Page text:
Frida Kahlo Burning Event Draws Attention of Mexican Authorities

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Art collector, Martin Mobarak, has found himself in hot water this week after he seemingly didn’t read the T&Cs of his rare art purchase. He drew the interest of the Mexican authorities after destroying a genuine Frida Kahlo work to fuel an NFT project.

Back at the end of July, Martin held a lavish ceremony featuring fire dancers, a mariachi band and scantily clad models, during which he made a spectacle out of destroying a $10m, 1944 drawing by Mexican national treasure, Frida Kahlo. Essentially, planning to somehow fractionalize the disintegrated asset into 10k non-fungible tokens, then turning the work into a collection of images and short animated videos.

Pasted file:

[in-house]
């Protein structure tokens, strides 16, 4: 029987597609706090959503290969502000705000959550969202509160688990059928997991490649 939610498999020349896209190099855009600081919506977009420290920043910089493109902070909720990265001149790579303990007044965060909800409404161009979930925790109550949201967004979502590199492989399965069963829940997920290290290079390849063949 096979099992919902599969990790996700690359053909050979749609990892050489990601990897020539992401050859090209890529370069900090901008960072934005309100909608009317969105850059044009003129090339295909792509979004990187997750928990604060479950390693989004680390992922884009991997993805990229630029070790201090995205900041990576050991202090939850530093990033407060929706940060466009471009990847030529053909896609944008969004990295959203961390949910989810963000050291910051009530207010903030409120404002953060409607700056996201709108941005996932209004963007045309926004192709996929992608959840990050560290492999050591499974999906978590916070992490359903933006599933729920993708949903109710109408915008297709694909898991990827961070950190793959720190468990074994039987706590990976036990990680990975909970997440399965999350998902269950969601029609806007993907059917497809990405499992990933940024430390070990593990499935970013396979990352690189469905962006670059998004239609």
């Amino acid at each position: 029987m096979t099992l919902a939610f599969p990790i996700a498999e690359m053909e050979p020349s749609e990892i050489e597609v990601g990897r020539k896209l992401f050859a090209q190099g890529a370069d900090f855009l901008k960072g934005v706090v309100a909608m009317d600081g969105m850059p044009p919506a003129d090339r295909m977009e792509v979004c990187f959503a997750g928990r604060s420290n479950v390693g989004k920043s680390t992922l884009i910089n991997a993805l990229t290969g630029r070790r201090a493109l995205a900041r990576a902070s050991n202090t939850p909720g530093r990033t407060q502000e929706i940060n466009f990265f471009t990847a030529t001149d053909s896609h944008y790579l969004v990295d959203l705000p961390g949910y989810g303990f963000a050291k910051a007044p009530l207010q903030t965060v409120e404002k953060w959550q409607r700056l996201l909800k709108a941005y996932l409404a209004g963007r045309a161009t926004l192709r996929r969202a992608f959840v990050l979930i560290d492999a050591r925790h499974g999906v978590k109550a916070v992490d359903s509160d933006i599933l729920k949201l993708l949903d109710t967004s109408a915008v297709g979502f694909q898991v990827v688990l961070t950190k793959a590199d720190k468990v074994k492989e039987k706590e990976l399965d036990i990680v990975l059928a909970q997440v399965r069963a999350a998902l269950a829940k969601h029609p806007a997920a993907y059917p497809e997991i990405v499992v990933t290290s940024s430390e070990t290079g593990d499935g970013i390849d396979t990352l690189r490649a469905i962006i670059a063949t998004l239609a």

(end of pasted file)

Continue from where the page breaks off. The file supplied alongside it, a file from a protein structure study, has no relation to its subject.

Now however, Martin has found himself on the wrong side of the Mexican authorities who have taken offence at his actions, citing that he may have violated federal laws by not seeking permission to destroy the artwork. In a nutshell, Mexico designated Frida Kahlo’s works a national treasure back in 1984, meaning that the wanton destruction of her drawings represents a criminal action while any reproduction rights remain firmly in the possession of the Bank of Mexico.

A fierce debate now rages as to whether the NFTs represent anything of value without the original drawing to back them up.


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